As men and women get older, they naturally start producing less Human Growth Hormone (HGH). So levels of IGF-1 also decline with age. The liver produces IGF-1 when HGH is released.  HGH is converted to IGF-1. Aside from someone’s age, IGF-1 levels will vary depending on a person’s sex (men generally have more), level of activity, their diet, genetics and lifestyle.
I am sure we will want to discover the truth and go buy he easy to read and well cited book to make your own study. She has a earned a PhD in nutrition. Written 500 articles, been on talk radio, on TV, in Time Magazine, Prevention Magazine and written up in the New York Times a couple times. Okay sure, so what did her book say? This is where it starts to get good...
Both a lack of sexual desire and sexual performance issues like erectile dysfunction can be traced back to a low testosterone level. Deer antler velvet can help increase the production of hormones related to sexual functions, including testosterone and its metabolites. In this way, deer antler velvet can help as not only an aphrodisiac but also as a possible treatment for erectile dysfunction.
In another randomized, double blind, placebo controlled experiment (Broeder, 2004), 38 males, all of whom were experienced weightlifters, entered a 10 week strength training program. Those who took deer antler velvet experienced an increase in peak torque and average power relative to the placebo group. They also experienced unexpected improvements in aerobic performance.
Repeated studies have been conducted on the interactions of Velvet Antler and hormones, and all studies have found that this supplement has failed to increase circulating hormone levels. One study found a highly variable increase in power output, which is antagonized by another study suggesting no significant increase in power. For the purposes of performance enhancement, the evidence does not currently support Velvet Antler as a supplement.
It is difficult to analyze the quality of Deer Antler Velvet Spray’s ingredients due to their largely untested nature. Deer velvet contains glucosamine and chondroitin, two key chemicals in the body’s joint health processes that our panel of experts highly recommends. It may also increase estrogen production in the body, which can be both good and bad. In some that may be helpful for correcting existing hormonal imbalances, for others it may create them.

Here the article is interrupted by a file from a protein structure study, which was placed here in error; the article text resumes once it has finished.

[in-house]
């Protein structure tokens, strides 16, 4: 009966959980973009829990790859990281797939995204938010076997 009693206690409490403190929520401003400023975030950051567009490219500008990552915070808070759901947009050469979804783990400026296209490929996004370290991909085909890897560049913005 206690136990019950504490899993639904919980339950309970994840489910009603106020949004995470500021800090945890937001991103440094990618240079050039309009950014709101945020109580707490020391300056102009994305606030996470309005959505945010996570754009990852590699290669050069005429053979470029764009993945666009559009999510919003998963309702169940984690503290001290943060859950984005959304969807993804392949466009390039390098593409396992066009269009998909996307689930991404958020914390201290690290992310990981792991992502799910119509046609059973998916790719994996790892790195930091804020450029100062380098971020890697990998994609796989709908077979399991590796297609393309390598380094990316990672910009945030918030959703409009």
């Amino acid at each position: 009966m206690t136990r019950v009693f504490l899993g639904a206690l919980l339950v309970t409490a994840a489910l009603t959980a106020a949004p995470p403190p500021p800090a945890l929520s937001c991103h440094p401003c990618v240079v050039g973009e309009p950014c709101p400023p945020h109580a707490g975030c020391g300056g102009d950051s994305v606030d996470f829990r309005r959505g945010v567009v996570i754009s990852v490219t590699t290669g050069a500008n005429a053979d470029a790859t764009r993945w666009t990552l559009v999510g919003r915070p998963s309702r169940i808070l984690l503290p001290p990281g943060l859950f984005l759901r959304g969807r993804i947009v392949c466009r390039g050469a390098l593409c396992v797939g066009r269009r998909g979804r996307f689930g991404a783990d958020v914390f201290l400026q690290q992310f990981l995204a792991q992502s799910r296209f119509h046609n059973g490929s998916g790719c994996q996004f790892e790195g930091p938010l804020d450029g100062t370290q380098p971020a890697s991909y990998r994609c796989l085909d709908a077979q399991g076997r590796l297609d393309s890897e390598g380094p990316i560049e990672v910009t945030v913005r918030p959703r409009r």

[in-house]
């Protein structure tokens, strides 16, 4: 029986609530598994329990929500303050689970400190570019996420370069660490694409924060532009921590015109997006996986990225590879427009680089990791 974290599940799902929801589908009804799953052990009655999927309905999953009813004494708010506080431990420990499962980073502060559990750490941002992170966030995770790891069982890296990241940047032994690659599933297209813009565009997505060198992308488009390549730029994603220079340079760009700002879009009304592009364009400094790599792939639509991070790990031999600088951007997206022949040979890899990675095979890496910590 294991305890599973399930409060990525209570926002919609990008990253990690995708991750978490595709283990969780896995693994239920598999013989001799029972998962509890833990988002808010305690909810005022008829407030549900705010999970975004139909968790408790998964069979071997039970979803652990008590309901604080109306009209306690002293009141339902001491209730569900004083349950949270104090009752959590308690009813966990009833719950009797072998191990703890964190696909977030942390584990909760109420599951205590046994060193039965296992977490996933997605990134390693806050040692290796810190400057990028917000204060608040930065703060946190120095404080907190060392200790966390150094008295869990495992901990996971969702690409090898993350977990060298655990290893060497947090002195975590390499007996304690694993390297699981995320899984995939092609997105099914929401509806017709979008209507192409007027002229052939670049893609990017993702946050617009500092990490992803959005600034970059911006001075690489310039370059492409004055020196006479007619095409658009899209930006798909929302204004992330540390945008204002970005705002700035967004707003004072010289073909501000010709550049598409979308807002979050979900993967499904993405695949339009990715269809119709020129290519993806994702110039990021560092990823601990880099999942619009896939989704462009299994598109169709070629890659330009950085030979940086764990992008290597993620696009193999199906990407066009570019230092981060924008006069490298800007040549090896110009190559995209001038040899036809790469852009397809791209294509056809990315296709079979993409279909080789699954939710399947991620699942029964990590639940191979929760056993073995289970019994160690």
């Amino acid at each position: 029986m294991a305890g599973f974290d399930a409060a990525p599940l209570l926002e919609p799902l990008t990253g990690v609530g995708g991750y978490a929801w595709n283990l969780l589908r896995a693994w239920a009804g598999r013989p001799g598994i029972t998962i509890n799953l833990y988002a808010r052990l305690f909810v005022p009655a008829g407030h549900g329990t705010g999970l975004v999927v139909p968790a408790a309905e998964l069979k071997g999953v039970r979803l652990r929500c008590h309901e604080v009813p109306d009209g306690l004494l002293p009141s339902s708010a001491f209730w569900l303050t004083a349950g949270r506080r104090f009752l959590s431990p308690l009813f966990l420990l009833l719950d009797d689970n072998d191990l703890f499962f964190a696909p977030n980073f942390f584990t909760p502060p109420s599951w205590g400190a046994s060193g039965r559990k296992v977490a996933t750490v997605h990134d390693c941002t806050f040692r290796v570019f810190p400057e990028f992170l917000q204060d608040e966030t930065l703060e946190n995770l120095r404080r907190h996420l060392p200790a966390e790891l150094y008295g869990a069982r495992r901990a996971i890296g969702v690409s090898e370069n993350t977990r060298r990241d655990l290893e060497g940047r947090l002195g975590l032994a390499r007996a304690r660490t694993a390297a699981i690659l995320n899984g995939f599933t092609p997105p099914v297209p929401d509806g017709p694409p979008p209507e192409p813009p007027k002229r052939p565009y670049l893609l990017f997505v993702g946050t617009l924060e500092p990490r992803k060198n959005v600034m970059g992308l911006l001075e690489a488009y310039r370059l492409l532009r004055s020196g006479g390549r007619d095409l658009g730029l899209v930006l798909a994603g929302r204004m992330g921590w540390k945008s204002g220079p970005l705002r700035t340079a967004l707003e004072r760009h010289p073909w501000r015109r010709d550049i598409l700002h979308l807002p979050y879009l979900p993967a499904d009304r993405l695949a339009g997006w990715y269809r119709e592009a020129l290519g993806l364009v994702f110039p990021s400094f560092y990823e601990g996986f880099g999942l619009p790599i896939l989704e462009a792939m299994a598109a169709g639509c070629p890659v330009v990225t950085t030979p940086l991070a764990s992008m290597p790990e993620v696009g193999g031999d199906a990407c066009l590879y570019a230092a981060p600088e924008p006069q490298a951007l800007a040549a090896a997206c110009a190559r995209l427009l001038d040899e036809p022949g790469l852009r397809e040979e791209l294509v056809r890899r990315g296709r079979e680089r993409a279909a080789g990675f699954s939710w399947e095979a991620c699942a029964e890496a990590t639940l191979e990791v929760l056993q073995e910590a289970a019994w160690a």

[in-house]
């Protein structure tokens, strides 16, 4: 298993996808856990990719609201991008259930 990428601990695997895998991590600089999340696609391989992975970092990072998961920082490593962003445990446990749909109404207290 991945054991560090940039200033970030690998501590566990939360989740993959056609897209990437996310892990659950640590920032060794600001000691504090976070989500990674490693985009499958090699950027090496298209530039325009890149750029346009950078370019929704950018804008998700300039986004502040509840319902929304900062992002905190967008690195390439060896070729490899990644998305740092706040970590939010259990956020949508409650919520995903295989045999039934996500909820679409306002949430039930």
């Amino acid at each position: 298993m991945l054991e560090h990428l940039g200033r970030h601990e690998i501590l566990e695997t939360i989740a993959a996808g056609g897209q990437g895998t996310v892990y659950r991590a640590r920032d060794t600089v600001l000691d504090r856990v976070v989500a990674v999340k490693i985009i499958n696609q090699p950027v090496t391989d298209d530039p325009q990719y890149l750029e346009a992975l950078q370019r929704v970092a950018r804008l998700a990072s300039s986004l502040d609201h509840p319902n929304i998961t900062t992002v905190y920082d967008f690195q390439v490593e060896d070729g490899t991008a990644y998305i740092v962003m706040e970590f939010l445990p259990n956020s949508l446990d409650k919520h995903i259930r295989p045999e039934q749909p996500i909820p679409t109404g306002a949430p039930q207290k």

In the days leading up to Super Bowl XLVII we’ve heard a lot about deer antler velvet and the question of whether or not Baltimore Ravens’ linebacker Ray Lewis used an extract of it (in spray form) to help heal the triceps muscle he tore in October 2012. This could be a problem for Lewis, since deer antler velvet contains a substance that is banned by the National Football League (NFL).

Repeated studies have been conducted on the interactions of Velvet Antler and hormones, and all studies have found that this supplement has failed to increase circulating hormone levels. One study found a highly variable increase in power output, which is antagonized by another study suggesting no significant increase in power. For the purposes of performance enhancement, the evidence does not currently support Velvet Antler as a supplement.
I had my knee replaced 3 years ago due to arthritis and the arthritis has started in my other knee. I started taking the IGF-1 25,000 ngs and the arthritis pain went away totally when I started taking your product. My mobility on the basketball court has improved dramatically as I also referee basketball and football. I have been in the Navy for 27.5 years and I would recommend your product to everyone.

L-Arginine: An amino acid usually found in red meats that is important for the body’s ability to manufacture proteins. L-Arginine has been used to treat conditions like high blood pressure, congestive heart failure, blocked arteries, and erectile dysfunction. L-Arginine is safe for most people, however it should not be taken by women that are pregnant or breastfeeding.
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